How long should I have to wait to receive my inheritance?

Hi.

Looking for some advice as this has gone on for far too long.

How long should I have to wait to receive my inheritance?  Briefly, probate was granted 2018.  The executor had to sell some shares in a private company.  They have still not been sold.  Executor would not accept what private company was offering for them. I'm sure the value of the shares would have dropped vastly since COVID as they are part of what you could call the entertainment industry.

What can I do?  I have contacted the executor many times and all they say is they haven't been sold yet.  They do not know I have been in contact with the company where the shares are held and they say the executor was unrealistic and wanted too much for shares.

Sorry if I have missed any information out. Like I say, I do want to keep it brief as it is very, very long winded overall.

Any advice would be appreciated.
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Comments

  • born_again
    born_again Posts: 13,565
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    Are the shares the only funds?
    If not then they could at least share out the rest, while trying to sell the shares.
    Life in the slow lane
  • Curious66
    Curious66 Posts: 9
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    Thanks born_again.  There were other funds, but they were included in an earlier probate.
  • baser999
    baser999 Posts: 1,075
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    Sounds that the Executor’s holding out for a better price although I’m not sure that’s his job. Shouldn’t he simply be charged with winding up the estate and sharing it out? 
  • doodling
    doodling Posts: 933
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    Hi,

    The executors job is to get the assets sold at the best price commensurate with the beneficiaries getting their bequests in a reasonable timescale.

    From what you have said, it seems that the executor is too focused on the best price bit.

    I'd ask the executor in writing for their plans for distributing the remaining estate and if nothing is forthcoming follow up with a reminder that you need those plans so that you can review with your solicitor whether the executor is continuing to act in the interests of the beneficiaries.

    That might wake them up, or if not, then seeing a solicitor is probably your only option.

    I assume that the value of these assets is sufficient to justify legal action?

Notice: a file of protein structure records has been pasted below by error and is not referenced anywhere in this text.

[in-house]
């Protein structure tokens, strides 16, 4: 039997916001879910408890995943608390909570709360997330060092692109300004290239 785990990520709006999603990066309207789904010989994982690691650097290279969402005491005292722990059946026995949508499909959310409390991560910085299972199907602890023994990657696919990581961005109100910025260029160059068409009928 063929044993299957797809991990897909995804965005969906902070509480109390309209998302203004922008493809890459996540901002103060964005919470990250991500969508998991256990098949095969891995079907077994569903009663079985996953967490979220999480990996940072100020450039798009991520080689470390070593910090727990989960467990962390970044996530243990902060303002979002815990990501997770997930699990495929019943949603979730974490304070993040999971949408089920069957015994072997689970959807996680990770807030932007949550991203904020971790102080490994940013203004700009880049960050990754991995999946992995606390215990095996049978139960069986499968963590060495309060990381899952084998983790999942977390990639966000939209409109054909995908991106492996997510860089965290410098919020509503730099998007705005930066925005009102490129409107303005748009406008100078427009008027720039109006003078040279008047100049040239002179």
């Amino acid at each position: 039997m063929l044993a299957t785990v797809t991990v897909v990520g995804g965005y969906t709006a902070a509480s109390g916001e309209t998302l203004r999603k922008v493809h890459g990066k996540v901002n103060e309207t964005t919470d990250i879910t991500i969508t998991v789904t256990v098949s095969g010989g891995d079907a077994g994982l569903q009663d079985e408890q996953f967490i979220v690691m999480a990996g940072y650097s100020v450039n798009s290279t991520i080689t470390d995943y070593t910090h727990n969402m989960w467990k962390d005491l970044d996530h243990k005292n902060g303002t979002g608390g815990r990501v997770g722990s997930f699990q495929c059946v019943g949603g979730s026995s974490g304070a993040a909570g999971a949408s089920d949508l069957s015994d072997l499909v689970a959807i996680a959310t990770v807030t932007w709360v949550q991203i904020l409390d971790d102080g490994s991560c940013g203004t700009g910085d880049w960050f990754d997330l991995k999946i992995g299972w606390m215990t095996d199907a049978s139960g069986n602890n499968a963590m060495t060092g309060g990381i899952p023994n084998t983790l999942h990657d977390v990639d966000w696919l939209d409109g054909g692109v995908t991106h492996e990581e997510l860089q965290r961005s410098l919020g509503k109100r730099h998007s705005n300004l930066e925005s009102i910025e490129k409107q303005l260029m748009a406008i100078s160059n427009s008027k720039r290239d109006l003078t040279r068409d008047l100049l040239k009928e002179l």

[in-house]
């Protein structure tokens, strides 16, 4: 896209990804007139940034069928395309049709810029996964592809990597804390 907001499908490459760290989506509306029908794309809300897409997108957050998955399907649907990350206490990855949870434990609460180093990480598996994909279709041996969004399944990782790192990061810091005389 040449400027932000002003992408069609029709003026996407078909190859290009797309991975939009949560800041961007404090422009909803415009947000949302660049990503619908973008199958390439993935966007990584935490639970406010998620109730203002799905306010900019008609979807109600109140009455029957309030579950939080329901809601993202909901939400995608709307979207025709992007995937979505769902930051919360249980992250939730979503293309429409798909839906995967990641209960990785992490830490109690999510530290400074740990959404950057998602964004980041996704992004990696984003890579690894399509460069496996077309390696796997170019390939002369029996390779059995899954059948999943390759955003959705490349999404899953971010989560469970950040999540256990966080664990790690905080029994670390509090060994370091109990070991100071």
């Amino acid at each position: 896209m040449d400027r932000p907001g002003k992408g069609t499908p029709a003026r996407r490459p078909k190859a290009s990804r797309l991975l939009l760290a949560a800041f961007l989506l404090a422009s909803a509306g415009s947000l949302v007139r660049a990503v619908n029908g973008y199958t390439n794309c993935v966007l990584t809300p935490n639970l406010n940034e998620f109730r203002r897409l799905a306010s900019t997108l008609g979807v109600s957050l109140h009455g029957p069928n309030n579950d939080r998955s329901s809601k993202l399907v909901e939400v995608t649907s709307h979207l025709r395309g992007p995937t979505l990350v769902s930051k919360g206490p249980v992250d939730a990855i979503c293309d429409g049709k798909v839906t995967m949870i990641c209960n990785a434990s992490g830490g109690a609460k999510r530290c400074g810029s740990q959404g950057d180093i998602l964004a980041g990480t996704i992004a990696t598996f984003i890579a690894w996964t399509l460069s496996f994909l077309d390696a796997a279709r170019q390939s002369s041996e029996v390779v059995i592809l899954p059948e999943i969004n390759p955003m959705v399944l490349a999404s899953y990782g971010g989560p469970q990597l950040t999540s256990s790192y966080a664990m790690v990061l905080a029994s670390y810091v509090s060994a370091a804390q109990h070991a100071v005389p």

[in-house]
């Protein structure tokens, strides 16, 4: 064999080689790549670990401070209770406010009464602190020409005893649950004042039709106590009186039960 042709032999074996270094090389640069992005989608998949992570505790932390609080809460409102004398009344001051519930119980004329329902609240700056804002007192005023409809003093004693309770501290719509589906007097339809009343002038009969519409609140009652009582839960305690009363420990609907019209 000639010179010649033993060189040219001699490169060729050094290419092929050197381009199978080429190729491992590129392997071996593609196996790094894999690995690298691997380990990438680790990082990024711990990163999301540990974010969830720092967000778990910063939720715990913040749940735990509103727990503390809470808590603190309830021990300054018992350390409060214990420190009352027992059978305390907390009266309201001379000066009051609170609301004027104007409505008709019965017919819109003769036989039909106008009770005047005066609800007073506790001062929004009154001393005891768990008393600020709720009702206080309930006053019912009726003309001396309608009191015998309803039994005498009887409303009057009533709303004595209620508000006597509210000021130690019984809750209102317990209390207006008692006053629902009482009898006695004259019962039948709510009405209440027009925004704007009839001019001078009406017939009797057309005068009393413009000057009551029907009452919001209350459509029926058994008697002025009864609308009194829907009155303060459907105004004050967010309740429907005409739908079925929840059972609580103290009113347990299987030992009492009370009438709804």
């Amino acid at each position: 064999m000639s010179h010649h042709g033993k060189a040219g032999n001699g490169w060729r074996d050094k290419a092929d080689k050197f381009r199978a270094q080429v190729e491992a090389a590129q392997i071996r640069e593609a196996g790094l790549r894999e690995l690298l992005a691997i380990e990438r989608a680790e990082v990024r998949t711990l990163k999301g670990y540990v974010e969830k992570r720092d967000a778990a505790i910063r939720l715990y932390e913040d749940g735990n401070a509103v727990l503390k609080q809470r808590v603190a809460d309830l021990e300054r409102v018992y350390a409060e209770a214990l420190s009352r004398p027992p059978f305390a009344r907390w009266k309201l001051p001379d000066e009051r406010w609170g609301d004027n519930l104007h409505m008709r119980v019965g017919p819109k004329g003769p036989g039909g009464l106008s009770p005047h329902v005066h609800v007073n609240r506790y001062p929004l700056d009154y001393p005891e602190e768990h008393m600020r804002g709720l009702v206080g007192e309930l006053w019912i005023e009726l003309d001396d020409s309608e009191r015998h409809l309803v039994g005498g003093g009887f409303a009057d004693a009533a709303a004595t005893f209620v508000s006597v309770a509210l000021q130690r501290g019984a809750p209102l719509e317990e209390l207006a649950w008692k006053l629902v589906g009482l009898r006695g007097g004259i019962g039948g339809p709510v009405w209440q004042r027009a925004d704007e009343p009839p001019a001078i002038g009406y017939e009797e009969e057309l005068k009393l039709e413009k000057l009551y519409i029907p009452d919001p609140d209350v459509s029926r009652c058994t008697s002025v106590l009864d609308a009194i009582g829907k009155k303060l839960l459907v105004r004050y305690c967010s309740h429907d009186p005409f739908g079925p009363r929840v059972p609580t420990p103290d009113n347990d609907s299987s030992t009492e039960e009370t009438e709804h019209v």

• Keep_pedalling
    Keep_pedalling Posts: 16,161
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    edited 22 January at 4:13PM
    Shares in unlisted private companies are often very difficult to value and sell. You could always request that you have the share transferred to you so you have control of the sale.
  • Marcon
    Marcon Posts: 9,937
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    Shares in unlisted private companies are often very difficult to value and sell. You could always request that you have the share transferred to you so you have control of the sale.
    Very sensible idea - but check that the company's Articles of Association would permit that. Many place restrictions on how and to whom shares can be transferred.
    Googling on your question might have been both quicker and easier, if you're only after simple facts rather than opinions!  
  • doodling
    doodling Posts: 933
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    Hi,
    Marcon said:
    Shares in unlisted private companies are often very difficult to value and sell. You could always request that you have the share transferred to you so you have control of the sale.
    Very sensible idea - but check that the company's Articles of Association would permit that. Many place restrictions on how and to whom shares can be transferred.
    I'm not sure it is a sensible idea unless the OP wants to get into the entertainment industry.

    Are the shares paying dividends?  If not, why not?

    The executor needs to sell the shares.  They are worth what someone is willing to pay for them.  If the shares are such that their market is limited (e.g. ownership is restricted in some way) then that will reduce the value (possibly by a large factor).  That might be balanced out to some extent if the shares are paying significant dividends.

    The OP needs to put pressure on the executor to get the shares sold, accepting that they might not be worth as much as expected. (Ideally the OP would talk to the executor so that they agree the sale price and don't get into an argument afterwards).

    If the shares represent a significant holding in the company then might be possible to increase the value of the shares by the executor involving himself in the business (e.g. at shareholder meetings) to the point that the other owners get sufficiently fed up that they are willing to pay an acceptable price.  Whether that is a viable approach will depend on the circumstances.
  • Curious66
    Curious66 Posts: 9
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    Thank you everyone for your very wise advice.

    Baser999 Your comments are spot on. The executor seems to have wanted a lot more than any shareholder was willing to pay at the time.  Then COVID happened. The rest is history, to the cost of the beneficiaries unfortunately.
  • Curious66
    Curious66 Posts: 9
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    doodling - Great advice. I will be contacting a solicitor soon.  I have no idea of the value of the shares but was told it was a substantial amount.  Hope I found out soon.  And very true. The shares are only worth what someone is willing to pay.
  • Curious66
    Curious66 Posts: 9
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    Keep_pedalling - That's an option I hadn't thought of.  But I can see the executor refusing this.
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